Here are some numbers:
On November 19, 2009, Gadget, my Bouvier des Flandres service dog, died of cancer. That was five weeks and three days ago. He was nine-and-a-half. We waged war against the cancer for six months. Depending on who you quote, from one-in-four to one-in-eight dogs in the US will die of cancer this year. So, we are in good (or rather, bad) company.
But this blog is not about numbers. It’s about surviving a devastating loss that most people are very sympathetic to, yet few really understand – the loss of a service dog.
It’s about a dog who liked to chase squirrels, slam doors, and let himself out when he wasn’t supposed to. He loved stinky things like cheese and liver — and long-dead carrion! — and me. We shared a fierce, deep, quiet love.
It’s about celebrating him, mourning him, finding ways to live without his love and without his practical assistance. It’s about the emotional and physical journey of grieving a star of a service dog while beginning the raising of a new pup. It’s a place for others who have, or will, experience a similar loss to find comfort and joy.
Why start this blog now?
Why not the day after Gadget died? From a practical standpoint, that probably would have made more sense, but nothing about death is practical or neat. Until now, I’ve been too much in shock to do much of anything. I still am in shock most of the time. In fact, right now, writing this blog is the only thing that does make sense.
Why This Blog?
First of all, it’s a way for me to grieve and make sense of this loss. I’m a writer, and so far I haven’t found a way to “cope” that feels like it works. Writing about Gadget, sharing his life and story with the world, seems like the natural path. I’ll share my feelings and my memories of Gadget as a joyful, loving spirit; as a working partner; as a teammate in training and creative problem solving; as a playmate and clown; as my means of survival. In words, in photos, in video. Fortunately for you, he was beautiful.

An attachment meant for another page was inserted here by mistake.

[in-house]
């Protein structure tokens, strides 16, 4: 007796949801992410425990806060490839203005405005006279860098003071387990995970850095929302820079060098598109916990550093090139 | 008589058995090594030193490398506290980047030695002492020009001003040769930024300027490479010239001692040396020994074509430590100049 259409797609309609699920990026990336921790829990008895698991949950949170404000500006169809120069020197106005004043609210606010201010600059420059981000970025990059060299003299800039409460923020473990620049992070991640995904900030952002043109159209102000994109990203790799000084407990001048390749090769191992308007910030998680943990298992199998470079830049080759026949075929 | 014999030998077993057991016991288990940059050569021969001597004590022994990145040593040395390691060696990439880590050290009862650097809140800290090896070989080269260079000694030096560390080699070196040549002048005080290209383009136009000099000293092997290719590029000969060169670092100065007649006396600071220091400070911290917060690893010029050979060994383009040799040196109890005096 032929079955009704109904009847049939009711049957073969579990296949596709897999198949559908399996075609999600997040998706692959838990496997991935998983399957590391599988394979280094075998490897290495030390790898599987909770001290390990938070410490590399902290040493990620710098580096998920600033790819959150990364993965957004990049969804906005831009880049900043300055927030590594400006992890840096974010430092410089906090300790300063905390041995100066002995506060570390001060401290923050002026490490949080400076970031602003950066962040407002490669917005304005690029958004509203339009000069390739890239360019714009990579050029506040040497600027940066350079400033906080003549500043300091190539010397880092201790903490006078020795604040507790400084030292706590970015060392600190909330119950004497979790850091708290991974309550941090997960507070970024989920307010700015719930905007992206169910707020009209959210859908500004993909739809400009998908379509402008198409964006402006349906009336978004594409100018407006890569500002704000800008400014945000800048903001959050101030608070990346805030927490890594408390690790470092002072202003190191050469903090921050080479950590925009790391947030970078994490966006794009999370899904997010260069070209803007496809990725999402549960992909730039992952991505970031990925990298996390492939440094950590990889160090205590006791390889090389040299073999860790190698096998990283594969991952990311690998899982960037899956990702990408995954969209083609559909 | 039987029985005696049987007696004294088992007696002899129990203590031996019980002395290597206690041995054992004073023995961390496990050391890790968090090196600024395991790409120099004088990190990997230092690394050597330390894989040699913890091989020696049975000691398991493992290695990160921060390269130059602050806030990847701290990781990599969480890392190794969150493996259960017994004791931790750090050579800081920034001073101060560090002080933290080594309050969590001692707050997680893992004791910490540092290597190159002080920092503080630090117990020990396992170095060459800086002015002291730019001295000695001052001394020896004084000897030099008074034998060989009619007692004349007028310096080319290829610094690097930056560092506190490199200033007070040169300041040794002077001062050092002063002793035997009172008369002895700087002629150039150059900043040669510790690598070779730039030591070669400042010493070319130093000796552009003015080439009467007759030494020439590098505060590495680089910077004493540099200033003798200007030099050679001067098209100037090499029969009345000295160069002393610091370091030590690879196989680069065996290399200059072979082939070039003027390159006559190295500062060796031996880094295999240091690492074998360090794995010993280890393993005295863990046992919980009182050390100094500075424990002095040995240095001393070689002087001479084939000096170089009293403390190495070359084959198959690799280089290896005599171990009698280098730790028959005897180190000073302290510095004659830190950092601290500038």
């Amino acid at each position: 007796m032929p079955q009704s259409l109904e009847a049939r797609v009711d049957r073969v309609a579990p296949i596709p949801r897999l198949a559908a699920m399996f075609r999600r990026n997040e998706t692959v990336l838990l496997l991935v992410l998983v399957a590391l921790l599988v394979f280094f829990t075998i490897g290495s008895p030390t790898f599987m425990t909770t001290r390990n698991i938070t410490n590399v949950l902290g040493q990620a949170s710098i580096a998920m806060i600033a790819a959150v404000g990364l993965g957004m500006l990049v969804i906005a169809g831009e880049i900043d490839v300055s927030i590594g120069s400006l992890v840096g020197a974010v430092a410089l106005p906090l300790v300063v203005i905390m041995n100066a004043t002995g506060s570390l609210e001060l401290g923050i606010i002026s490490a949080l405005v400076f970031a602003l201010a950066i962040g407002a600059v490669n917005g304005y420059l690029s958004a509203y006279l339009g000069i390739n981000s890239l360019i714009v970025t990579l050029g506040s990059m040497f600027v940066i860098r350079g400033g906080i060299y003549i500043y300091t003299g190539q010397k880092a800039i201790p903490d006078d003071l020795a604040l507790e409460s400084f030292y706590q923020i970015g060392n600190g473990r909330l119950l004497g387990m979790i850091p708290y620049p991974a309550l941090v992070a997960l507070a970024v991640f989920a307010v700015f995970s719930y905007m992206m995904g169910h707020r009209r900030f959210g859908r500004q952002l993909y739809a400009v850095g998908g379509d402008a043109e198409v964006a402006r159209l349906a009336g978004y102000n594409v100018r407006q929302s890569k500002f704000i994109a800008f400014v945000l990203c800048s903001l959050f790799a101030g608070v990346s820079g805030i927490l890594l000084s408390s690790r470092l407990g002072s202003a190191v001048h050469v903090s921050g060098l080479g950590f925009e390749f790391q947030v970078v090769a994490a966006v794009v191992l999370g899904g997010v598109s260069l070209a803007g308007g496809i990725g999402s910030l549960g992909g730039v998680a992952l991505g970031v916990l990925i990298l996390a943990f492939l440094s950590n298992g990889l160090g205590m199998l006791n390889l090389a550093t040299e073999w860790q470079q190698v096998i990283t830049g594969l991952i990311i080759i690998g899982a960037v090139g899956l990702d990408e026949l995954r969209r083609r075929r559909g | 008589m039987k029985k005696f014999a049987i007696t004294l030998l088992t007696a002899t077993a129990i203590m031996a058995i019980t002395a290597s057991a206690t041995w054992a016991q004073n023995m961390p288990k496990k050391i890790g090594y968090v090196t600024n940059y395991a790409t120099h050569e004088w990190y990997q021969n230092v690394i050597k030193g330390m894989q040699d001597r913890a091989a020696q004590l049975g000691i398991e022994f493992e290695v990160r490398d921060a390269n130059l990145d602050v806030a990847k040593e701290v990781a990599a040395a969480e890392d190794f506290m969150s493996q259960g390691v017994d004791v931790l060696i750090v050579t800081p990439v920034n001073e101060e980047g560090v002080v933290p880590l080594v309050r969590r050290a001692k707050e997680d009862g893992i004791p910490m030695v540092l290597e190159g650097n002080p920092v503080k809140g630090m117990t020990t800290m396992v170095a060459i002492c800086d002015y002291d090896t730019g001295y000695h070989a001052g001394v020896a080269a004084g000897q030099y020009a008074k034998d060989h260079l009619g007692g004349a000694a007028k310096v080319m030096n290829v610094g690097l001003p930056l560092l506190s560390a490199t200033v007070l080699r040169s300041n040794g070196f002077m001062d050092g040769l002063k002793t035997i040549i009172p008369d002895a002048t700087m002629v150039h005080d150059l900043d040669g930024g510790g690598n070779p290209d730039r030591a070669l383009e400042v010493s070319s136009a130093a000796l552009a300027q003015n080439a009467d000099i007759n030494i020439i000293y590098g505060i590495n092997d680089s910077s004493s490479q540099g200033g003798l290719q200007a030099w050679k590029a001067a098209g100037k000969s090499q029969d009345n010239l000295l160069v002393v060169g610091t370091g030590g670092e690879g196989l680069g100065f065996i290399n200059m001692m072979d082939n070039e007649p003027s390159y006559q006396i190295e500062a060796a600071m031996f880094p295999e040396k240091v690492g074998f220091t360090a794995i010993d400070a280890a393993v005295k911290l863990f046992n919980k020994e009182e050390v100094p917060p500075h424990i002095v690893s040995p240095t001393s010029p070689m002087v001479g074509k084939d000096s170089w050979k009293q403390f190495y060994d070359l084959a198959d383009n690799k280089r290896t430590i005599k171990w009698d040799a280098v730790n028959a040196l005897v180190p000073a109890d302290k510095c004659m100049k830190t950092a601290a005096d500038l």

I also hope that for you, if you’ve gone through a similar loss, this will help you grieve, too. Grief in all its forms is welcome here: numbness, anger, denial, sadness, loss, relief, questioning, or whatever you feel.
There are very few resources that I’ve found for grieving the death of an assistance dog.
There are groups who understand the loss of a beloved pet dog. I belong to one such listserv, and it has been a lifeline. The people on it are loyal and open and funny and kind. I love them.
Still, some parts of my loss are unlike theirs. Tonight, for example, I had a lot of trouble getting out of my bedroom because I couldn’t open my door. And I couldn’t call for help because I’m often nonverbal. If Gadget was still alive, not only would he have opened the door, he would have been happy to open it. It would have been fun for him, a game. He would have wondered, “Will I get some liver for this?”
When people help me, even when they are doing it because they love me or they’re being paid to help me, or both, they are never thrilled to do it. Sometimes they are resentful, frustrated, irritated. Sometimes they’re not bothered at all, but I worry that they are, anyway.